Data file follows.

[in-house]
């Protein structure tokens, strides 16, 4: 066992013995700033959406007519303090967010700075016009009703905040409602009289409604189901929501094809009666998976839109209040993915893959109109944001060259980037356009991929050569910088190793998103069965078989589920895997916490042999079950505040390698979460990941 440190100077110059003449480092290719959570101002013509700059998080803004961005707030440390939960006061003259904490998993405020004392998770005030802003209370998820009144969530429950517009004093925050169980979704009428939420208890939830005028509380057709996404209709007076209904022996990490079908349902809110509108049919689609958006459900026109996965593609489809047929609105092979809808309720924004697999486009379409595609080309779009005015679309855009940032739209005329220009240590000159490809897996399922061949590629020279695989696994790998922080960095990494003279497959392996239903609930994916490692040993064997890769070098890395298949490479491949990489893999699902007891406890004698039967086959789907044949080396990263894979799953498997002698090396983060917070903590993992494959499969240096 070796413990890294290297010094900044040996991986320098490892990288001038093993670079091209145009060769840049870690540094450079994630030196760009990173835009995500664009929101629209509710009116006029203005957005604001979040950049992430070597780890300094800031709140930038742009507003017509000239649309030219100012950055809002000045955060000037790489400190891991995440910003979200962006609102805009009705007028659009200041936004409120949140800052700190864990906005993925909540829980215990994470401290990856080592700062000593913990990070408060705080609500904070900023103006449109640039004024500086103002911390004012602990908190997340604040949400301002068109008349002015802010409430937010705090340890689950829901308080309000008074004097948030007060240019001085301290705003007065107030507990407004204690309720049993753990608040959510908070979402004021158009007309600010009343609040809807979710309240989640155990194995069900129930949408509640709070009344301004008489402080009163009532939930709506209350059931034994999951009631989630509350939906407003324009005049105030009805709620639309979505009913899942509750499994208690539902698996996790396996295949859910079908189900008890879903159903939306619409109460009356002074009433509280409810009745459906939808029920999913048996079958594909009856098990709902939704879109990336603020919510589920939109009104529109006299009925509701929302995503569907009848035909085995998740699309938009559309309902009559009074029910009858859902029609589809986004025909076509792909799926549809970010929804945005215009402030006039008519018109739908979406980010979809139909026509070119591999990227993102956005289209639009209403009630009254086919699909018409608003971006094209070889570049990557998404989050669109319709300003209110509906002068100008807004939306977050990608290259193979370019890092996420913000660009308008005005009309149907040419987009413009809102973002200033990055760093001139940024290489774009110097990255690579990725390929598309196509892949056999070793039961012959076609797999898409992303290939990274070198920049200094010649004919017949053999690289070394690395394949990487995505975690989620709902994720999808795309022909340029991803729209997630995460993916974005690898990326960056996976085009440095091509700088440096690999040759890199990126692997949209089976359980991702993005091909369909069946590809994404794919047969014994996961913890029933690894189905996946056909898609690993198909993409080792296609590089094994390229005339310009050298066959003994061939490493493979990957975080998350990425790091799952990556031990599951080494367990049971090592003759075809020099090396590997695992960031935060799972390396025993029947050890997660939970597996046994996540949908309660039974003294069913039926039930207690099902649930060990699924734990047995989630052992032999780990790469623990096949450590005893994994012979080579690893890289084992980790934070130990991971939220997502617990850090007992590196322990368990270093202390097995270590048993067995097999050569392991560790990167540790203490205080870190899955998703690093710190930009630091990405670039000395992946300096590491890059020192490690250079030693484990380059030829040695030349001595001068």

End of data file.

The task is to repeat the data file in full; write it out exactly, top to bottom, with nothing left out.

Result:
[in-house]
């Protein structure tokens, strides 16, 4: 066992013995700033959406007519303090967010700075016009009703905040409602009289409604189901929501094809009666998976839109209040993915893959109109944001060259980037356009991929050569910088190793998103069965078989589920895997916490042999079950505040390698979460990941 440190100077110059003449480092290719959570101002013509700059998080803004961005707030440390939960006061003259904490998993405020004392998770005030802003209370998820009144969530429950517009004093925050169980979704009428939420208890939830005028509380057709996404209709007076209904022996990490079908349902809110509108049919689609958006459900026109996965593609489809047929609105092979809808309720924004697999486009379409595609080309779009005015679309855009940032739209005329220009240590000159490809897996399922061949590629020279695989696994790998922080960095990494003279497959392996239903609930994916490692040993064997890769070098890395298949490479491949990489893999699902007891406890004698039967086959789907044949080396990263894979799953498997002698090396983060917070903590993992494959499969240096 070796413990890294290297010094900044040996991986320098490892990288001038093993670079091209145009060769840049870690540094450079994630030196760009990173835009995500664009929101629209509710009116006029203005957005604001979040950049992430070597780890300094800031709140930038742009507003017509000239649309030219100012950055809002000045955060000037790489400190891991995440910003979200962006609102805009009705007028659009200041936004409120949140800052700190864990906005993925909540829980215990994470401290990856080592700062000593913990990070408060705080609500904070900023103006449109640039004024500086103002911390004012602990908190997340604040949400301002068109008349002015802010409430937010705090340890689950829901308080309000008074004097948030007060240019001085301290705003007065107030507990407004204690309720049993753990608040959510908070979402004021158009007309600010009343609040809807979710309240989640155990194995069900129930949408509640709070009344301004008489402080009163009532939930709506209350059931034994999951009631989630509350939906407003324009005049105030009805709620639309979505009913899942509750499994208690539902698996996790396996295949859910079908189900008890879903159903939306619409109460009356002074009433509280409810009745459906939808029920999913048996079958594909009856098990709902939704879109990336603020919510589920939109009104529109006299009925509701929302995503569907009848035909085995998740699309938009559309309902009559009074029910009858859902029609589809986004025909076509792909799926549809970010929804945005215009402030006039008519018109739908979406980010979809139909026509070119591999990227993102956005289209639009209403009630009254086919699909018409608003971006094209070889570049990557998404989050669109319709300003209110509906002068100008807004939306977050990608290259193979370019890092996420913000660009308008005005009309149907040419987009413009809102973002200033990055760093001139940024290489774009110097990255690579990725390929598309196509892949056999070793039961012959076609797999898409992303290939990274070198920049200094010649004919017949053999690289070394690395394949990487995505975690989620709902994720999808795309022909340029991803729209997630995460993916974005690898990326960056996976085009440095091509700088440096690999040759890199990126692997949209089976359980991702993005091909369909069946590809994404794919047969014994996961913890029933690894189905996946056909898609690993198909993409080792296609590089094994390229005339310009050298066959003994061939490493493979990957975080998350990425790091799952990556031990599951080494367990049971090592003759075809020099090396590997695992960031935060799972390396025993029947050890997660939970597996046994996540949908309660039974003294069913039926039930207690099902649930060990699924734990047995989630052992032999780990790469623990096949450590005893994994012979080579690893890289084992980790934070130990991971939220997502617990850090007992590196322990368990270093202390097995270590048993067995097999050569392991560790990167540790203490205080870190899955998703690093710190930009630091990405670039000395992946300096590491890059020192490690250079030693484990380059030829040695030349001595001068």